Scott Ferguson

Associate Professor

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Dr. Ferguson’s research answers questions about optimal product variety and optimal system architecture. His team conducts cutting-edge research into how product/system value can be maximized by modeling market-driven environments and considering uncertain and/or conflicting future requirements. This is done by applying design thinking principles and recognizing that design is inherently a decision-making process. The products of this research advance design automation and help engineers navigate the interdisciplinary challenges associated with designing consumer products and complex engineered systems.

 

Engineering design requires the incorporation of interdisciplinary perspectives, creating solutions by synthesizing various components, dealing with uncertainty, and considering the unintended consequences of design decisions. Dr. Ferguson’s research is motivated by the fact that even the most basic engineering design decision requires a value analysis. Fundamental questions driving this work include:

  1. What information do product engineers need for making value-driven design decisions in a market-systems context?
  2. How we we maximize the user experience with a product/system?
  3. What is the right mix of products that should be offered?
  4. What is the relationship between system configuration/architecture and needs/preferences that change over time?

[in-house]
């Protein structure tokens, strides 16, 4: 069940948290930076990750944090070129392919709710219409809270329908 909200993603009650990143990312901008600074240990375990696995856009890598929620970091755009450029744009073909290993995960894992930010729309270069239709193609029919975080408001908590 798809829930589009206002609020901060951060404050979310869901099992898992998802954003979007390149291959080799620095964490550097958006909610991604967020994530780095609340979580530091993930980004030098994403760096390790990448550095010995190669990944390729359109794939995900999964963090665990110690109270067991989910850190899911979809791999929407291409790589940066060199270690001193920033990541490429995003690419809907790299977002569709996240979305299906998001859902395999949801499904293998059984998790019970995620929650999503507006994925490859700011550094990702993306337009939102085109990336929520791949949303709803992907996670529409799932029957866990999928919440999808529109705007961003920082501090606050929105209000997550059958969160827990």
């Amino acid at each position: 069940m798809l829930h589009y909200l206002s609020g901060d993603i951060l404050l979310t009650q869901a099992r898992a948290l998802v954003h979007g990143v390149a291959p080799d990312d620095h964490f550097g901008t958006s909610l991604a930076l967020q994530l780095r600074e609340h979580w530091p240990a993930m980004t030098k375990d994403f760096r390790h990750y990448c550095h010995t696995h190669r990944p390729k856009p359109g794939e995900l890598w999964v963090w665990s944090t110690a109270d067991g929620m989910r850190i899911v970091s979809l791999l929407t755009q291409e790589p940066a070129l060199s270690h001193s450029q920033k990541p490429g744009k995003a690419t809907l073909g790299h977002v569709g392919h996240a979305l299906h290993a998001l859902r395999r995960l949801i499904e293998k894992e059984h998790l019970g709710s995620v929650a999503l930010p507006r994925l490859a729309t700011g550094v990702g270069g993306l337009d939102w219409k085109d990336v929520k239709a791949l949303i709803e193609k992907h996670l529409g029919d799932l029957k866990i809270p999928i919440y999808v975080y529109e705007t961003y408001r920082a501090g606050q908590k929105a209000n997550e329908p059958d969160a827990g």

5. How do we effectively manage change after a product/system has been fielded?

 

Dr. Ferguson and his team draw upon research advances in design automation, multiobjective / multidisciplinary optimization, customer preference modeling techniques (such as conjoint analysis and discrete choice theory), data analytics (including AI/ML), product customization, requirements definition, system architecture modeling, and change propagation techniques. Currently, the lab pursues four primary research directions:

  1. Preference/demand modeling, product platforming, and product customization/personalization
  2. Designing complex engineered systems capable of reconfigurability, evolvability and resilience
  3. Inverse engineering design using machine learning and AI
  4. Advancing engineering design education

 

To learn more about this work, please visit his lab website: System Design Optimization Laboratory.

 

Dr. Ferguson arrived at NC State in the Fall of 2008 and has taught undergraduate courses in Dynamics (MAE 208), Introduction to Aerospace Engineering (MAE 250), Aerospace Vehicle Performance (MAE 251), ME Capstone Design (MAE 416), Fundamentals of Product Design (MAE 426), and Introduction to Space Flight (MAE 467). He also teaches graduate sections of Fundamentals of Product Design (MAE 526) and created Engineering Design Optimization (MAE 531).

 

Education

Ph.D. 2008

Mechanical Engineering

University at Buffalo, State University of New York

M.S. 2004

Mechanical Engineering

University at Buffalo, State University of New York

B.S. 2002

Aerospace Engineering

University at Buffalo, State University of New York

B.S. 2002

Mechanical Engineering

University at Buffalo, State University of New York

Research Description

Dr. Ferguson’s research in the area of engineering design focuses on market-based product design and the design of complex engineered systems. His contributions toward technical feasibility modeling and product line optimization have been adopted by his industrial collaborators and have received interest from market research software companies in this area. Dr. Ferguson’s research has also helped define the area of reconfigurable system design, advanced understanding of how such configuration changes can mitigate unexpected system behavior, and studied how the information presented to designers can facilitate tradeoff decisions in the presence of multiple objectives.

Honors and Awards

  • ASEE New Mechanical Engineering Educator Award, 2015
  • ASME Design Automation Young Investigator Award, 2014